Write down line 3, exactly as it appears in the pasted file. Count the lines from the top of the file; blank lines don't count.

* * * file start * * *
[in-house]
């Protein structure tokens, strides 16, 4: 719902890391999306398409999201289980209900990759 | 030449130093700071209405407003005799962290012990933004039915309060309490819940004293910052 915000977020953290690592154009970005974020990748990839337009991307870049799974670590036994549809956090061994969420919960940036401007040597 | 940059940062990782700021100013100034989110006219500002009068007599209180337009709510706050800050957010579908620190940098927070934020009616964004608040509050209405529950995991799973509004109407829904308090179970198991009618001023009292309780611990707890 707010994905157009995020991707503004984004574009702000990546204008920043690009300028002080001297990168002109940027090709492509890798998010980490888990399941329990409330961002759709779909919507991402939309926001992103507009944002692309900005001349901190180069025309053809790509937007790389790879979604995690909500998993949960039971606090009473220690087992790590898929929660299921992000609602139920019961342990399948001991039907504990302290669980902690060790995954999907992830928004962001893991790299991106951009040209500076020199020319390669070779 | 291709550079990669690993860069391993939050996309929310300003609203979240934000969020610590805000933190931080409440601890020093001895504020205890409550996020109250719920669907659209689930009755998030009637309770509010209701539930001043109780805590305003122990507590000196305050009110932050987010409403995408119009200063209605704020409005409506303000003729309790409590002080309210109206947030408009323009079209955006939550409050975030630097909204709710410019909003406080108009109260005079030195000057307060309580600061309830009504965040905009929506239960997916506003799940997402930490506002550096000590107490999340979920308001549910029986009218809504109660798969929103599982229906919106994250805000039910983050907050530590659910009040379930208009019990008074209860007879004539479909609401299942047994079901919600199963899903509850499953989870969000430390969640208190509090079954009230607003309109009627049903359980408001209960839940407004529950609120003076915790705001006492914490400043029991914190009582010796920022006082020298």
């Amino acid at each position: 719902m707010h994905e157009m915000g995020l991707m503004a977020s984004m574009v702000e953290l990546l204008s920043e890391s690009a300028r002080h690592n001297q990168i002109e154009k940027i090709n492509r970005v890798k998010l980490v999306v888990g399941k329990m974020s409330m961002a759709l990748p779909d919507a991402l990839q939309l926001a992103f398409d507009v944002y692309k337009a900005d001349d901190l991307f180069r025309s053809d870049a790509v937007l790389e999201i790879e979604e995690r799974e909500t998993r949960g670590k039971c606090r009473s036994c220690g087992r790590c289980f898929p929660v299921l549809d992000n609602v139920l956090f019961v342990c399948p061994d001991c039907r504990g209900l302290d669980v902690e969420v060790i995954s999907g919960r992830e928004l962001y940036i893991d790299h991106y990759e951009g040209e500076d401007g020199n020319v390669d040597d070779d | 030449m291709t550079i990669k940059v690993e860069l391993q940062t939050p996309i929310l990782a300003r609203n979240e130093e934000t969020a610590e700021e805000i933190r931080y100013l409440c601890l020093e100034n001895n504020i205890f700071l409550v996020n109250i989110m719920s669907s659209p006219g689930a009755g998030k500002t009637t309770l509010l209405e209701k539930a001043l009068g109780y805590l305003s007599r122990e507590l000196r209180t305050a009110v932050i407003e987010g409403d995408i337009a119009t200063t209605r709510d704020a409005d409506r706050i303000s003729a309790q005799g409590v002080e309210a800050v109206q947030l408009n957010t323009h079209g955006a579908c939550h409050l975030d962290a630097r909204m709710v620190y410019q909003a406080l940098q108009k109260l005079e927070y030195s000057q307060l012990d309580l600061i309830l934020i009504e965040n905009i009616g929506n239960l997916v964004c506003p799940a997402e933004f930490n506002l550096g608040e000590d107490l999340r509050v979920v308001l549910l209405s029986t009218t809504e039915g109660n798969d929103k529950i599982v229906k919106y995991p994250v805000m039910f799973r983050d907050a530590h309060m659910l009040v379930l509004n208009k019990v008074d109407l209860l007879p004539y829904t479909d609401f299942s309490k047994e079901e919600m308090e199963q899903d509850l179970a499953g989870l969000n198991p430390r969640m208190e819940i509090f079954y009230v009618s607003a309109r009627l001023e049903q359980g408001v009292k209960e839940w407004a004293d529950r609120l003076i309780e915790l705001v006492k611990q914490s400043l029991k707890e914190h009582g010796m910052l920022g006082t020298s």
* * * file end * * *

């Amino acid at each position: 719902m707010h994905e157009m915000g995020l991707m503004a977020s984004m574009v702000e953290l990546l204008s920043e890391s690009a300028r002080h690592n001297q990168i002109e154009k940027i090709n492509r970005v890798k998010l980490v999306v888990g399941k329990m974020s409330m961002a759709l990748p779909d919507a991402l990839q939309l926001a992103f398409d507009v944002y692309k337009a900005d001349d901190l991307f180069r025309s053809d870049a790509v937007l790389e999201i790879e979604e995690r799974e909500t998993r949960g670590k039971c606090r009473s036994c220690g087992r790590c289980f898929p929660v299921l549809d992000n609602v139920l956090f019961v342990c399948p061994d001991c039907r504990g209900l302290d669980v902690e969420v060790i995954s999907g919960r992830e928004l962001y940036i893991d790299h991106y990759e951009g040209e500076d401007g020199n020319v390669d040597d070779d | 030449m291709t550079i990669k940059v690993e860069l391993q940062t939050p996309i929310l990782a300003r609203n979240e130093e934000t969020a610590e700021e805000i933190r931080y100013l409440c601890l020093e100034n001895n504020i205890f700071l409550v996020n109250i989110m719920s669907s659209p006219g689930a009755g998030k500002t009637t309770l509010l209405e209701k539930a001043l009068g109780y805590l305003s007599r122990e507590l000196r209180t305050a009110v932050i407003e987010g409403d995408i337009a119009t200063t209605r709510d704020a409005d409506r706050i303000s003729a309790q005799g409590v002080e309210a800050v109206q947030l408009n957010t323009h079209g955006a579908c939550h409050l975030d962290a630097r909204m709710v620190y410019q909003a406080l940098q108009k109260l005079e927070y030195s000057q307060l012990d309580l600061i309830l934020i009504e965040n905009i009616g929506n239960l997916v964004c506003p799940a997402e933004f930490n506002l550096g608040e000590d107490l999340r509050v979920v308001l549910l209405s029986t009218t809504e039915g109660n798969d929103k529950i599982v229906k919106y995991p994250v805000m039910f799973r983050d907050a530590h309060m659910l009040v379930l509004n208009k019990v008074d109407l209860l007879p004539y829904t479909d609401f299942s309490k047994e079901e919600m308090e199963q899903d509850l179970a499953g989870l969000n198991p430390r969640m208190e819940i509090f079954y009230v009618s607003a309109r009627l001023e049903q359980g408001v009292k209960e839940w407004a004293d529950r609120l003076i309780e915790l705001v006492k611990q914490s400043l029991k707890e914190h009582g010796m910052l920022g006082t020298s």